With the rise of the Internet one of the big surprises—though it now seems inevitable in retrospect—was how the entire world has been turned into one virtual “shopping mall.” What seemed like science fiction 30 years ago is now an everyday reality. People from all over the world can buy products or services from vendors that are also all over the world. An American looking for a rare book can buy that book from a bookshop in Ireland. British advertising agencies can solicit freelance illustrations from a promising artist in Thailand.
Our world has now become a global marketplace that anyone can shop or sell in, and that’s a fantastic business and customer opportunity for everyone. But if you’re entering the global stage yourself to offer your product or service, are you actually ready for it?
One of the biggest barriers for anyone serving the entire world is communicating with people in different languages. English is considered the “lingua franca” or language of business, and so while it’s important to have an English version of a website for the many people that are fluent, this is still not representative of the entire, vast market. Chinese, for example, is another language that should strongly be considered for a web presence, as there is a massive presence of Chinese-only customers and business people around the world.
It will always be important to have an English-based version of a business or retail website, but once you are feeling confident about your prospects as a global product or service provider, take the time to consider the expense of presenting and promoting yourself in other languages. This will expand your reach considerably.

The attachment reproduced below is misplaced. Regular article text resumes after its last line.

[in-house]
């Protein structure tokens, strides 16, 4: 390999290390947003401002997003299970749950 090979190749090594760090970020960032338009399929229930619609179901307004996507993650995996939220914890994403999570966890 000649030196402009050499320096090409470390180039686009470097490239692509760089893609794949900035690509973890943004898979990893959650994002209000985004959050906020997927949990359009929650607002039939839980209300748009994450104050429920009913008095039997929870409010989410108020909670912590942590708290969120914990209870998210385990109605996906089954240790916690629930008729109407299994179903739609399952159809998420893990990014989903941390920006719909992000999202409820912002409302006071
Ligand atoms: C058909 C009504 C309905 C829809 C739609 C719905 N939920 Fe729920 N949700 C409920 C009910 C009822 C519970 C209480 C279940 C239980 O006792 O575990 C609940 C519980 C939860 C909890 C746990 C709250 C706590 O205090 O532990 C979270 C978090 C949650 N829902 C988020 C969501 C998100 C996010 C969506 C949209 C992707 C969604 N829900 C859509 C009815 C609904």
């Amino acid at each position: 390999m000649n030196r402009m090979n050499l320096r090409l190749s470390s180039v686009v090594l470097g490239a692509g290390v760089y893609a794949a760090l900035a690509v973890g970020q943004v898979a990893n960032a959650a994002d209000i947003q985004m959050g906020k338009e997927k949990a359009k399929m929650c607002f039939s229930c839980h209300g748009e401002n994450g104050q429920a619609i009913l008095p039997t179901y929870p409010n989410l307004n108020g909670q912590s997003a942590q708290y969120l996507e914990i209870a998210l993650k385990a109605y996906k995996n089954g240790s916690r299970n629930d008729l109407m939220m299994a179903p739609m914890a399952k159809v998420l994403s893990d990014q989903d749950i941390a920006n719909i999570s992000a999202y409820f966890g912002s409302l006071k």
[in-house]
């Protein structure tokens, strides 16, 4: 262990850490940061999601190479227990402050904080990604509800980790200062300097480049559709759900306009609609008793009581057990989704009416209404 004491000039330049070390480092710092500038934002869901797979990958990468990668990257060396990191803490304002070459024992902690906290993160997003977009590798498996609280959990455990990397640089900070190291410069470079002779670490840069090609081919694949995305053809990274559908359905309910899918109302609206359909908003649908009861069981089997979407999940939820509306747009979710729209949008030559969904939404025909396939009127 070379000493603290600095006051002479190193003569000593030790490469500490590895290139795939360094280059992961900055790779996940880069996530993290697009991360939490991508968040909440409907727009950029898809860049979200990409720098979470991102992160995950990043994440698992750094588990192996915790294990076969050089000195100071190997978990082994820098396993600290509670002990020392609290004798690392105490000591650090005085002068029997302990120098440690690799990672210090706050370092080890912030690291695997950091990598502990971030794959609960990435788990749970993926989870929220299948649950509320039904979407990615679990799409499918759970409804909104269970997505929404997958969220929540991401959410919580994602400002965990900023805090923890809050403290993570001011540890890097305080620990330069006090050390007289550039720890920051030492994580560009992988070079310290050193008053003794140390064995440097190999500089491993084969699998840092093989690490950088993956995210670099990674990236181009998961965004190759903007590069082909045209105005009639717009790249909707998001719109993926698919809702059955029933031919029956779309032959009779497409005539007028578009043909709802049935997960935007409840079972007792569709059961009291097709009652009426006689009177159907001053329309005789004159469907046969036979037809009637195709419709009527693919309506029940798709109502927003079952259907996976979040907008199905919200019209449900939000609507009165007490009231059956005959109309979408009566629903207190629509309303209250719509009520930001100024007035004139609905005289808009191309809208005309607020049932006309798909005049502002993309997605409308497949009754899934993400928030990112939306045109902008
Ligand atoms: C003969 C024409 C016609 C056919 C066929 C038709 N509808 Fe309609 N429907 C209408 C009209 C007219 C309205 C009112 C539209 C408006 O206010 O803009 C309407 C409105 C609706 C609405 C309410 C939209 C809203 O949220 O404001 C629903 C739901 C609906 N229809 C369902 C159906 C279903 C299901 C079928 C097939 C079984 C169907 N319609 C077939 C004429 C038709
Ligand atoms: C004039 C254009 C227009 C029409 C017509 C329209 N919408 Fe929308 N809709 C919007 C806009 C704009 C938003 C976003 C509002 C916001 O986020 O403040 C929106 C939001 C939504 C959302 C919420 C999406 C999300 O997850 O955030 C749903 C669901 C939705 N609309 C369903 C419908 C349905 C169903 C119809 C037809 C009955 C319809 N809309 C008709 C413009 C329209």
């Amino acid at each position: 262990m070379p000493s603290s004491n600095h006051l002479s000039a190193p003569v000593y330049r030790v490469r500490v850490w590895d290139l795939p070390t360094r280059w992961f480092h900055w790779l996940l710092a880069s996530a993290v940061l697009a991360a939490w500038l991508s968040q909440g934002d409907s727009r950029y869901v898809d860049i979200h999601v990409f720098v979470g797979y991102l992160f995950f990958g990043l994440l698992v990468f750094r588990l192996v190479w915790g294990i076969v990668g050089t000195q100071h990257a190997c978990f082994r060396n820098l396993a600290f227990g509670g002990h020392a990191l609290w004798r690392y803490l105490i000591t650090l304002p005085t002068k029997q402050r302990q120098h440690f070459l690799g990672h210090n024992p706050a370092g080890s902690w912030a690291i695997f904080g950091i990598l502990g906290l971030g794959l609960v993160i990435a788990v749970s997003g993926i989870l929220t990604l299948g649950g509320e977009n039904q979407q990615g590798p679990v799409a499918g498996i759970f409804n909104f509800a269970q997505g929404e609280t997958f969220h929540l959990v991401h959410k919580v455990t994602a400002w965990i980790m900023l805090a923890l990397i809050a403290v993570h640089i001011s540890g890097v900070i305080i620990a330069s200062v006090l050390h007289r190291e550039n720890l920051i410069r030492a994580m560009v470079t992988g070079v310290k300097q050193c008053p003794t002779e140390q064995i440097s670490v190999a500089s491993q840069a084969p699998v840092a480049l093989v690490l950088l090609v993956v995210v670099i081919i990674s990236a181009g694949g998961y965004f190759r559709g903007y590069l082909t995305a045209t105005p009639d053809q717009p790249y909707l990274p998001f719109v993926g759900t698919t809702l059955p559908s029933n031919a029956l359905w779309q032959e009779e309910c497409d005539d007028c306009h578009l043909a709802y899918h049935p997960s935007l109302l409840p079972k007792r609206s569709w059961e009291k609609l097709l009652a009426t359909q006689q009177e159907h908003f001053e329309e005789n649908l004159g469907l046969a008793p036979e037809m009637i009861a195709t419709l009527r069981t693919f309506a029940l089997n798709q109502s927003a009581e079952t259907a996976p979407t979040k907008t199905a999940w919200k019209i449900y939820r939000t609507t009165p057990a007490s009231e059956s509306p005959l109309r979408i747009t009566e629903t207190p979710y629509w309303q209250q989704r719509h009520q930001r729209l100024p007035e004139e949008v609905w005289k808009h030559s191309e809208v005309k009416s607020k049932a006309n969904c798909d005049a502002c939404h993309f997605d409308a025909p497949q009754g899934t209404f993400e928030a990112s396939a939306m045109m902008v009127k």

This is especially important when you sell to the world. Different countries, different currencies, many different issues all need to be considered when your customer can come from any place on the planet with an Internet connection.
Payment processing becomes especially important in two ways. You want to ensure that whatever mechanism you have in place is as easy and convenient to use as possible. If you’ve gotten a customer to the point where they are ready to buy something from you, the last thing you want is a payment process so convoluted it discourages people from completing the transaction.
The other thing you want it ensure that all the major forms of payment are covered. Credits cards are a must in the online world, but other options such as PayPal and other forms of digital wallet also need to be considered. Make sure that when you’re at that crucial stage where a customer is ready to give you money, this final step does not prove to be an obstacle. It can mean the difference between a one-time purchase and a returning customer.
Being able to serve the world is an exciting prospect, but it’s not easy. With the extra opportunity comes extra effort required to make sure a global customer-base is catered to and finds the shopping experience your provide welcoming and convenient.